Nam June Paik lying among televisions, Zürich, 1991; photo: Timm Rautert
Widely considered the “father of video art,” Nam June Paik (1932–2006) was born in what is now South Korea and spent much of his life in Japan, Germany, and the United States. The playfully rebellious artist trained as a classical composer; he sought to radically expand the parameters of art and defied genres and disciplines. Over his five-decade career, he worked with avant-garde artists and pop stars alike, and created groundbreaking video art, immersive installations, a family of TV robots, live broadcasts, participatory artworks, and more. Paik was a true and oftentimes humorous visionary who foresaw the importance of mass media and technology. “Someday,” he said in 1965, “artists will work with capacitors, resistors, and semi-conductors as they work today with brushes, violins, and junk.”
Nam June Paik, on view through October 3, 2021, is the first West Coast retrospective dedicated to the artist and brings together more than 200 of his works. Below, find a guide to five that serve as entry points to his career, selected by Curator of Media Arts Rudolf Frieling and Assistant Curator of Media Arts Andrea Nitsche-Krupp.
Rome’s Sistine Chapel underwent a substantial and widely debated restoration process in the 1980s. Paik, when invited with artist Hans Haacke to represent Germany at the 1993 Venice Biennale, reimagined the iconic Vatican landmark as it was before restoration, swapping its biblical references with pop stars and using more than forty state-of-the-art video projectors. “Venice, the historic site of excessive riches of centuries of global commerce, provided the ideal stage for Paik’s updated take on the circulation of images and immaterial goods in contemporary society,” says Frieling.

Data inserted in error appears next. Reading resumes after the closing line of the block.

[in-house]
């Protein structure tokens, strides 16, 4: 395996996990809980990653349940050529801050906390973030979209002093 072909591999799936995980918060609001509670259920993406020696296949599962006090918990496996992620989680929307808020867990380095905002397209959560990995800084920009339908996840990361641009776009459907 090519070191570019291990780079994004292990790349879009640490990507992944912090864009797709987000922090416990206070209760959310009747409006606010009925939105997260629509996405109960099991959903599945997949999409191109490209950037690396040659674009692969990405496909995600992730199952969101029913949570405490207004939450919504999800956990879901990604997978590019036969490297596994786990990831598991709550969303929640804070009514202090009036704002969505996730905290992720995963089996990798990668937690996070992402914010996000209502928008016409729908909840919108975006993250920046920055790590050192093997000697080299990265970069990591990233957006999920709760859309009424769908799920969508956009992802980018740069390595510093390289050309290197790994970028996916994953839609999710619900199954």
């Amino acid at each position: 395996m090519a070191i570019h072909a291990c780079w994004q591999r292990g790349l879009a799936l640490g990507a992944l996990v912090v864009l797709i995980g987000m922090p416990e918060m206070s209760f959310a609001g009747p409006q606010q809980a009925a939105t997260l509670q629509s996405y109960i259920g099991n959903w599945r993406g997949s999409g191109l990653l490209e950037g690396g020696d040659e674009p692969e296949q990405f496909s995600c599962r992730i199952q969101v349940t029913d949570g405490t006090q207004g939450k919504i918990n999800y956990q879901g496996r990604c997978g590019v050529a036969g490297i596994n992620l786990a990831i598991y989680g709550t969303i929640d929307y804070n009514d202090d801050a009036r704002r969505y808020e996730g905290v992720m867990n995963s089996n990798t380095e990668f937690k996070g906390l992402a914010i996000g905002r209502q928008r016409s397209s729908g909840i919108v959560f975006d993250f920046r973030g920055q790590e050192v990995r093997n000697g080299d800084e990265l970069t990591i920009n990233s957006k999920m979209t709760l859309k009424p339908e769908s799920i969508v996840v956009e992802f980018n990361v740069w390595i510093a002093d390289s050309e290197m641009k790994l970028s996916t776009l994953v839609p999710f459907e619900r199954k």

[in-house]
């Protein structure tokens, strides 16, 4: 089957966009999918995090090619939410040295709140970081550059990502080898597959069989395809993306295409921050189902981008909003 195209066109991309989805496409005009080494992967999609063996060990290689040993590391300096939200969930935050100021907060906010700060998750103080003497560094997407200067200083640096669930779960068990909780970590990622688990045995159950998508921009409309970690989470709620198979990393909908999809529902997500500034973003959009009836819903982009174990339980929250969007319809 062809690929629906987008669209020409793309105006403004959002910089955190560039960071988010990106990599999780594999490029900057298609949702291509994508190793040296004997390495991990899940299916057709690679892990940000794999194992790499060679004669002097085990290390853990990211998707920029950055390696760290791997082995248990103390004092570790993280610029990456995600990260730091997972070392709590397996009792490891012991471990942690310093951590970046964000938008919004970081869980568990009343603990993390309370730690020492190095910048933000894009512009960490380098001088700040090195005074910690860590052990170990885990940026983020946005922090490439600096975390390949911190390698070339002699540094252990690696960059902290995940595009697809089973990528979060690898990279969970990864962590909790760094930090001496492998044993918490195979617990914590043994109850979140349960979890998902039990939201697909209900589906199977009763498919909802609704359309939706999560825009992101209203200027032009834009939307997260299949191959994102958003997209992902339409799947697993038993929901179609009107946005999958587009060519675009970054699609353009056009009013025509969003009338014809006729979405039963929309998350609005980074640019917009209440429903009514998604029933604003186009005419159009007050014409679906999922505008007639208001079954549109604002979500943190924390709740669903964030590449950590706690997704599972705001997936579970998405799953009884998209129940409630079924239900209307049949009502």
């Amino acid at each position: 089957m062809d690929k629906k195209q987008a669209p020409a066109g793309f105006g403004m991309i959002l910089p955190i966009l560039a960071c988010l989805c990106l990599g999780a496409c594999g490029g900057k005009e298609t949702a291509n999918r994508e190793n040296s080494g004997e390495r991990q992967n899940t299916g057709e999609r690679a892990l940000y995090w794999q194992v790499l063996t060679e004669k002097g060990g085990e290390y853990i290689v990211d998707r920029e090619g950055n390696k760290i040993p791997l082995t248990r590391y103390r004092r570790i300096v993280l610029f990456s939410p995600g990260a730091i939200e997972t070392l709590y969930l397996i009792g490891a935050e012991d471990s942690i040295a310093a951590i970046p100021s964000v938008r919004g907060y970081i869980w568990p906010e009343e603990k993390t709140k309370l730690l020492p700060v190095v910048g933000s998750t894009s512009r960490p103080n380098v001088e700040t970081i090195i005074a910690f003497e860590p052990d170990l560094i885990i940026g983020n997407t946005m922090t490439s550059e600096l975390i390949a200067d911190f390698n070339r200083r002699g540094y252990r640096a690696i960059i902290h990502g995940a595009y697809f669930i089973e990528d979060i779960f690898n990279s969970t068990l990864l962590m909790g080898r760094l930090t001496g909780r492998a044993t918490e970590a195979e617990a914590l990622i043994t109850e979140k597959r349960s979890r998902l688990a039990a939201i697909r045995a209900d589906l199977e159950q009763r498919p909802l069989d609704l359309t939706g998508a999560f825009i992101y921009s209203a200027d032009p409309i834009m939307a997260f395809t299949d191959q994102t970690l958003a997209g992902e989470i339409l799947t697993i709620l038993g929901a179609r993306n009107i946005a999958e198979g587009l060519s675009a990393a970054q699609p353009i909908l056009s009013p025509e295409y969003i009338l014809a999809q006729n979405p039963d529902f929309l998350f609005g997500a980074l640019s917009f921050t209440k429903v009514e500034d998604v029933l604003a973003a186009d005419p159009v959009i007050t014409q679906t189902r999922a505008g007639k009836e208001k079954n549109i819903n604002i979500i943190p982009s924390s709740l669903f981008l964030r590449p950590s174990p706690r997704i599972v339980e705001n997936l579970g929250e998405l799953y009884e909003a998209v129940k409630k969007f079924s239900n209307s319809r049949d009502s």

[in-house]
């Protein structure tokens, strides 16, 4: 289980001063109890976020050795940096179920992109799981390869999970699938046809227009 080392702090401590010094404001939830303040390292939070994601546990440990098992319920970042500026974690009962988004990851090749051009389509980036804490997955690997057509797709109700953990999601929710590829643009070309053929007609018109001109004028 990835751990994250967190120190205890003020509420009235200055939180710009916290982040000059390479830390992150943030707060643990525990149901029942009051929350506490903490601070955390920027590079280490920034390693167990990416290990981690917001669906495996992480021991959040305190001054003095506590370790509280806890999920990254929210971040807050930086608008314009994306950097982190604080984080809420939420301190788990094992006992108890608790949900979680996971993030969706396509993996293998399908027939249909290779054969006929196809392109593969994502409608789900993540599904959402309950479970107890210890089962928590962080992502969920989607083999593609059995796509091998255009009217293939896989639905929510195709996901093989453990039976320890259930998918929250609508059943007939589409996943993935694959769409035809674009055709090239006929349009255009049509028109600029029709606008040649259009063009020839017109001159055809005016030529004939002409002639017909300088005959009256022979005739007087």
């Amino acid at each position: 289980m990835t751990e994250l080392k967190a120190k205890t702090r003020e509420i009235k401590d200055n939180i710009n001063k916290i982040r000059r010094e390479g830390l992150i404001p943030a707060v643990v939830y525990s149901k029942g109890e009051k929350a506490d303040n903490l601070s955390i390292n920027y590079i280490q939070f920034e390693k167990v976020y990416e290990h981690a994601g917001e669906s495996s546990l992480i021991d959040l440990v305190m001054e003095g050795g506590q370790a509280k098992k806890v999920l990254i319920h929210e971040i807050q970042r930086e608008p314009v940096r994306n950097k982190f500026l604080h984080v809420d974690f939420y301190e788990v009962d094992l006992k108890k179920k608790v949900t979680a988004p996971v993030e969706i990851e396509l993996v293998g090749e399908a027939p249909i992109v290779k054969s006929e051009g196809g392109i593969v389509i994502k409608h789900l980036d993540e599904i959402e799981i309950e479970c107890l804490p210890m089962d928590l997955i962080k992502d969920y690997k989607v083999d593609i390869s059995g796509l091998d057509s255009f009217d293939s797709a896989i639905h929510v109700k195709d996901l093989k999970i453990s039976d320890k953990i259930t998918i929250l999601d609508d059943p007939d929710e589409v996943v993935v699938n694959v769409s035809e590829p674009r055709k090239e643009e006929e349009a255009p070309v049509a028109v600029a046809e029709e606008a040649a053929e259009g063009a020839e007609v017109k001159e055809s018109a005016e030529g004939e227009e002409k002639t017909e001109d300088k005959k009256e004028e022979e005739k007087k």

Restaged here for the first time, Paik’s Sistine Chapel consists of fast-paced and overlapping images that completely cover the gallery walls and ceiling—one of the most underappreciated parts of architecture, according to Paik. With its electronic visuals and booming audio, interspersed with periods of silence, the immersive installation stands in stark contrast to the experience of its namesake.
“His moving images occupy literally every corner of the space in a blurry, irreverent, and provocative way, remixing and summarizing his entire artistic career,” Frieling says. “Replacing fresco reliefs with fast-paced electronic images asks for a stretch of your imagination, but his version touched upon the actual experience of images distributed via mass media and the staging of an entertainment spectacle.”